Ability vs. Reliability in Pursuit of Excellence in Sports

Reliability and ability in sports represent two distinct, yet interconnected traits that are crucial to an athlete’s performance. This topic has come up numerous times for me this year as I continue coaching my high school varsity basketball team. Determining who starts a game and who is on the floor at the end of the game often comes down to reliability and trust, not always just ability.

For many coaches, reliability is the precondition for trust.  This trust is built and developed mainly during practices. Ability encompasses the innate talent and raw athleticism that an athlete may possess. Sometimes it’s the natural aptitude that sets a player apart, enabling extraordinary athletic feats and exceptional plays. On the other hand, reliability embodies consistency, dependability, and usually resilience. As a high school basketball coach, I value these three traits more than anything else. An athlete’s capacity to perform consistently under various circumstances is critical to the success of a team.

After watching the NFC championship win by the San Francisco 49ers, I read this quote about quarterback Brock Purdy and it really resonated with me as I was writing this blog.  Corner Bradley Roby told NBC Sport this about Purdy:  “Nothing jumps out about him physically, but he’s a good, sound, fundamental, composed, consistent player. And that goes way farther than the height and weight and speed. He has things you can’t measure. You can’t measure heart, you can’t measure composure, you can’t measure being a leader”  https://stylecaster.com/?s=brock+purdys+girlfriend+is+planning+to+spend

Many people have heard the quote by basketball coach Tim Notke, “Hard work beats talent when talent doesn’t work hard.”  This mirrors the debate about ability vs reliability.

While ability might lead to spectacular moments and stand out performances, reliability helps to sustain success by allowing athletes to deliver their best on a consistent basis. Ability is a foundation upon which an athlete’s potential is built, but reliability is the one thing that truly transforms that potential into enduring success. It reminds me of the children’s book called, The Tortoise and the Hare. The hare was faster and presumably the better athlete but the tortoise was reliable and steady. I think we all know who won that race….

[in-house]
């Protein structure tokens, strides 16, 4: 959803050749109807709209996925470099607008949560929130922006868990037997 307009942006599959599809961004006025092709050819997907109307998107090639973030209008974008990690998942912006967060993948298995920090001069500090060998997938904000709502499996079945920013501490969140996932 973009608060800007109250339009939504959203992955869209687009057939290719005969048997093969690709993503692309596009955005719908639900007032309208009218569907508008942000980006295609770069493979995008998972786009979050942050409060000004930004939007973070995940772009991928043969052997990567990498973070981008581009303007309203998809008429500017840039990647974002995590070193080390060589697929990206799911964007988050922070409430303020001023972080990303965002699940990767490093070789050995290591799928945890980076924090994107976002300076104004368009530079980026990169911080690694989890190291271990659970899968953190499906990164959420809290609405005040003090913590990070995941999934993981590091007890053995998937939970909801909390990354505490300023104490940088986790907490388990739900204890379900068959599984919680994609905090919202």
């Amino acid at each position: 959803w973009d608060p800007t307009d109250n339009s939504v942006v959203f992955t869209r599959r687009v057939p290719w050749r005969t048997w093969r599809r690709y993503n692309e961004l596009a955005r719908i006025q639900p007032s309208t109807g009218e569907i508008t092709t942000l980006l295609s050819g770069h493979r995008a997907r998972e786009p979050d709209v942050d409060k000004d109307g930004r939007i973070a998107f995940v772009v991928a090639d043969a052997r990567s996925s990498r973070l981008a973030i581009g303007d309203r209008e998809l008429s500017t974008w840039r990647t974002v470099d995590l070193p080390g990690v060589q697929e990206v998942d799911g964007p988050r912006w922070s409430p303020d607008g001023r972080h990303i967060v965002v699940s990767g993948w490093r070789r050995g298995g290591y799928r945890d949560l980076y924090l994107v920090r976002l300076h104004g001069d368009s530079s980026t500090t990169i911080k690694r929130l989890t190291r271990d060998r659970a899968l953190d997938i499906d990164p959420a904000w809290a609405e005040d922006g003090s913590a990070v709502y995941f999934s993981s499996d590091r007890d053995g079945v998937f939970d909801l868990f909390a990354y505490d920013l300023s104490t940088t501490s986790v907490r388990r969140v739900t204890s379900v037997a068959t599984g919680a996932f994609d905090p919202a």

In the world of sports, the debate between reliability and ability often emerges as a defining factor for an athlete’s success. Ability, often synonymous with raw talent, is undoubtedly a huge part of sports. However, it is reliability that stands out as the unsung hero, driving consistency, and ultimately athletic success.

According to basketball legend, Magic Johnson, “Talent is never enough. With few exceptions, the best players are the hardest workers.”

Reliability is not just about skill execution; it’s about mental fortitude and consistency in performance. Athletes who exhibit reliability, showcase a commitment to their craft. They prioritize discipline, training, and adaptability, ensuring that they can replicate their success consistently, regardless of who they are competing against.

The road to success in sports isn’t solely paved with just talent and athleticism. It is the commitment to reliability that often separates good athletes from great ones. While ability might open doors, reliability is the key to unlocking long-term and repeated success.

Nothing is better for a coach than an athlete who encompasses both of these important things. Ability is the spark that ignites potential, but reliability is the steady flame that fuels an athlete’s journey to greatness. Aspiring athletes must recognize the importance of reliability in the pursuit of long-term athletic success.

linda smiling<br />

Written by Linda Martindale

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